Given that Russian was the language of the perceived colonial oppressor, it may not be well received. Try first communicating in the native language or in English, at least for greetings and to ask whether the person prefers to speak Russian. The negative attitude towards Russian tends to persist more strongly in Estonia and Latvia, with Lithuania having less anti-Russian language sentiment. Generally speaking, the younger generation schooled after independence is more likely to speak English than Russian. That said, all three countries have significant ethnic Russian minorities whose native language is Russian, particularly in some neighbourhoods in their respective capital cities and in areas near the Russian border.
Latvian and Lithuanian are related to each other as Indo-European Baltic languages. It is commonly believed that Baltic and Slavic languages are more closely related to one another than other branches of the Indo-European language family, but this is not even yet the unanimous opinion of linguists and unlikely to be of much help understanding people or recognizing cognates. Estonian is relatively closely related to the Finnish language, much more distantly related to Hungarian (about as close as Spanish and Greek are) and not related to the Baltic languages or any other Indo-European language even though there are of course loanwords.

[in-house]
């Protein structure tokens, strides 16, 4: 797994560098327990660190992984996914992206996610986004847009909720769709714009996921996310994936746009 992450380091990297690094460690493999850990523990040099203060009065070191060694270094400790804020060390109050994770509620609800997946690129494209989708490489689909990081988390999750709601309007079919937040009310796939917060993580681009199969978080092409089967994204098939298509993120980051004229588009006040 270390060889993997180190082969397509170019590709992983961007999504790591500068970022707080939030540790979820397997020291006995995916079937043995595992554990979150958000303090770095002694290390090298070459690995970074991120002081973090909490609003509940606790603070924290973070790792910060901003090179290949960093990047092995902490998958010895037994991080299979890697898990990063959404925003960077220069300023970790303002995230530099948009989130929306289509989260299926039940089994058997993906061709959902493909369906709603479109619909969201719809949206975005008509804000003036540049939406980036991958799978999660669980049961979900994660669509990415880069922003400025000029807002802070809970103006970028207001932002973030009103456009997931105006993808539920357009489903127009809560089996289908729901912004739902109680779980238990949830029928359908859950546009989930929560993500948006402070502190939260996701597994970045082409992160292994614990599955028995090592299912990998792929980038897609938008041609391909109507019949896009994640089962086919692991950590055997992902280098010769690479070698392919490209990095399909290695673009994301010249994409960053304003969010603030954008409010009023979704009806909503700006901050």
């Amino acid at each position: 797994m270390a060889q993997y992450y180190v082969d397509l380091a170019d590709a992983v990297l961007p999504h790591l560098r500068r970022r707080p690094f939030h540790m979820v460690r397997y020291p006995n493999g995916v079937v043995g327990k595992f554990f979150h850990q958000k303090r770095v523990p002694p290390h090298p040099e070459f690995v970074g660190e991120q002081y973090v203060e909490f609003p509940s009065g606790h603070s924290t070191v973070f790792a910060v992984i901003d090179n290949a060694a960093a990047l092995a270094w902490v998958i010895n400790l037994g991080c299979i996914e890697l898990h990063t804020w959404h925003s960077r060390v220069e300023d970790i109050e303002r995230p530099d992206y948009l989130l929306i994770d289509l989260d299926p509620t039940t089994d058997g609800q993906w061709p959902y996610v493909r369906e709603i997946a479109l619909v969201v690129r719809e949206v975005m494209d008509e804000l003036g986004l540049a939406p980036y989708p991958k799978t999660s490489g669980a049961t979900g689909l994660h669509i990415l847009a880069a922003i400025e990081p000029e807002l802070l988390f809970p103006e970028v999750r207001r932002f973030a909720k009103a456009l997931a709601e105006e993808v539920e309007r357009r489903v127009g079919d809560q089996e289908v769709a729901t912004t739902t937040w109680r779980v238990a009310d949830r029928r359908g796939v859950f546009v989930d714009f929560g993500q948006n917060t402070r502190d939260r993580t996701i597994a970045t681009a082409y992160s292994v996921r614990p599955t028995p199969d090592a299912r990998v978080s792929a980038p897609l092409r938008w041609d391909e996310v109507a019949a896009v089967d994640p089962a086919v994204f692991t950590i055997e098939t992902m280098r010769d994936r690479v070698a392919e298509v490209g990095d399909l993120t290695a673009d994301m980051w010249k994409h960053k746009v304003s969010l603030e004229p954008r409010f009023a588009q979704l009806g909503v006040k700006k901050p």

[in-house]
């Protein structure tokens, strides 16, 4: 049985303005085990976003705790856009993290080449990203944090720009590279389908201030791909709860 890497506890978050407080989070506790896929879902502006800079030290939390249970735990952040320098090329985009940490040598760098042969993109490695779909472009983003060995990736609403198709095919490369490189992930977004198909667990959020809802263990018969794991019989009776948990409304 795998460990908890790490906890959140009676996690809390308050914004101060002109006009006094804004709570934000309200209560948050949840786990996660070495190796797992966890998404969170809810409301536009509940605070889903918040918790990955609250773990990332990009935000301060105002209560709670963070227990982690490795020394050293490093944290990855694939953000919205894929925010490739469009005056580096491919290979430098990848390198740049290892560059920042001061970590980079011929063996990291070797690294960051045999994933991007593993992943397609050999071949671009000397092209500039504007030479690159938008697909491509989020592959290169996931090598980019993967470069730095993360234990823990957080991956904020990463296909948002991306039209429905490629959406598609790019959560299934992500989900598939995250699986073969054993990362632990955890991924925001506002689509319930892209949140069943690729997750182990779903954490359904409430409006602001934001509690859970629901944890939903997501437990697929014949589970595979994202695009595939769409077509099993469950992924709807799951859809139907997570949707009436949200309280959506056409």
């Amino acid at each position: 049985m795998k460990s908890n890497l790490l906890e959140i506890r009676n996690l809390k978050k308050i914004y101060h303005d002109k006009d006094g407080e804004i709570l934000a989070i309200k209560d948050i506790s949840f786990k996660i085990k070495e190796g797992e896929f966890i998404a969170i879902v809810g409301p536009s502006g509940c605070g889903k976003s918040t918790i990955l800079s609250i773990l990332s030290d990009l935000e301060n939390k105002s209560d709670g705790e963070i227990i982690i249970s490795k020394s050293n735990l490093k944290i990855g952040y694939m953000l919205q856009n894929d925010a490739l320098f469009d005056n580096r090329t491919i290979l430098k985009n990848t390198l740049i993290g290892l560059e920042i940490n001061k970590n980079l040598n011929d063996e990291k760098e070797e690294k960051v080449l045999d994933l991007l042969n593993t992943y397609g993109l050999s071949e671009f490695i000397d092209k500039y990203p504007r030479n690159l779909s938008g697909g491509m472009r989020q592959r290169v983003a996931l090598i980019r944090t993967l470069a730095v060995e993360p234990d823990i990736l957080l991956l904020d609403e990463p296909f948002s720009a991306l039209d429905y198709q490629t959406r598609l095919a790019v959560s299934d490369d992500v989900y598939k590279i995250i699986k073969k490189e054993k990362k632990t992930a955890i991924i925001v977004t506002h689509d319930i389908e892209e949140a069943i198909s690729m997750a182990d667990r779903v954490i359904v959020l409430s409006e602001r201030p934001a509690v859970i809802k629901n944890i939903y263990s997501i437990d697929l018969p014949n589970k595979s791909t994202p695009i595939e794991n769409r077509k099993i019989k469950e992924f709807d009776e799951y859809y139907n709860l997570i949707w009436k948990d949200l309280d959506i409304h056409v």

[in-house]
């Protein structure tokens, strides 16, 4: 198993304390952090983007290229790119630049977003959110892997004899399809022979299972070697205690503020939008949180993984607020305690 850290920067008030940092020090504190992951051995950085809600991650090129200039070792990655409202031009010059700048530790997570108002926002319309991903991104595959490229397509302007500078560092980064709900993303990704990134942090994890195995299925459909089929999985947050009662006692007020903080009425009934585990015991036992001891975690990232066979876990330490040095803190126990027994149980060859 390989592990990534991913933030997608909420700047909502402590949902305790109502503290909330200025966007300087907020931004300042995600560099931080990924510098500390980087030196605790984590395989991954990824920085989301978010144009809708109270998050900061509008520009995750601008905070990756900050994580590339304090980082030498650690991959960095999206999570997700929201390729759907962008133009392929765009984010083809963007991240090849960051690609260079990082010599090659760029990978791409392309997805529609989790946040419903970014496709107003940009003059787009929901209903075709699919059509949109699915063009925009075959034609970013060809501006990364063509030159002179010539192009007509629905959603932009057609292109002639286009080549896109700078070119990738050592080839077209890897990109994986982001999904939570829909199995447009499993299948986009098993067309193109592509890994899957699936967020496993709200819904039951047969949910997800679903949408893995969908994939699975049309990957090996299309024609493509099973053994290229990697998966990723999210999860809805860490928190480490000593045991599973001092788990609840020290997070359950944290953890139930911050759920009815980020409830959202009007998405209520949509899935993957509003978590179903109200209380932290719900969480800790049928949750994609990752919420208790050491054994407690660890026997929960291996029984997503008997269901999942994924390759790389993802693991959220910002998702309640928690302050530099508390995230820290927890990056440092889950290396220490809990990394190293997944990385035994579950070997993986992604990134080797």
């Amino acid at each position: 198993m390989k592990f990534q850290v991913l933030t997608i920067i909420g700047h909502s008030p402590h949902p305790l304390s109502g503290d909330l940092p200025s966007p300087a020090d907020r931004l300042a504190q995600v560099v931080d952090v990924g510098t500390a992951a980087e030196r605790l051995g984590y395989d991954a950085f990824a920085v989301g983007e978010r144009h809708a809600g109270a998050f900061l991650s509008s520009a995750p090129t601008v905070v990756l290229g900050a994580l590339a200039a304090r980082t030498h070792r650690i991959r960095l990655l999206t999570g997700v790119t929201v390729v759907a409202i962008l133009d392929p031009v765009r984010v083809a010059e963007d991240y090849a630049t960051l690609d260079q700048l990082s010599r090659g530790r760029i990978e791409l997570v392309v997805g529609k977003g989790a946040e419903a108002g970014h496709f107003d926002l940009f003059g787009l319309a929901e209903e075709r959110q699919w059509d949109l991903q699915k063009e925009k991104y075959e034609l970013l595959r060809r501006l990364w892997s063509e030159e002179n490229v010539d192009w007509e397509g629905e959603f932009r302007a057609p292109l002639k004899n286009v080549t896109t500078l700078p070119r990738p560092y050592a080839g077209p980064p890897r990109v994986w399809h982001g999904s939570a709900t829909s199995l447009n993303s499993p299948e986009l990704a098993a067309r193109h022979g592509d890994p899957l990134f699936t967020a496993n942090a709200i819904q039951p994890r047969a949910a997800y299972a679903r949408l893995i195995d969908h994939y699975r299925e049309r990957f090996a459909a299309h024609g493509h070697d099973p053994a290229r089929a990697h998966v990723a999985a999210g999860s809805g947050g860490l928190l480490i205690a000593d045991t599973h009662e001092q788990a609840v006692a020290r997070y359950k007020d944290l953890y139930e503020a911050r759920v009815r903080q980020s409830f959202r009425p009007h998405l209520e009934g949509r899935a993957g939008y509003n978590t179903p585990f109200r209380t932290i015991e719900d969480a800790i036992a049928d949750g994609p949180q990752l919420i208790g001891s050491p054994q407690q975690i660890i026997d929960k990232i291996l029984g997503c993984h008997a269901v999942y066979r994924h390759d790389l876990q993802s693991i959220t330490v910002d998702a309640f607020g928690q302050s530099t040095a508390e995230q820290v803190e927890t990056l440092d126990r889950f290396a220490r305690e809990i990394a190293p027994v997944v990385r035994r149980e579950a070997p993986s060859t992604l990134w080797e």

Generally speaking there are fairly good connections from other parts of Europe and from the western half of the former Soviet Union. Save for a few exceptions, getting to the Baltics from elsewhere always includes at least one change of planes.
Riga Airport (RIX IATA) in Latvia is by a large margin the busiest airport in the Baltic countries. It is the main hub of AirBaltic, which flies to around 60 European cities (including most major cities) and has seasonal routes to the Middle East and Central Asia. When flying to the Baltic states, chances are you will pass by Riga.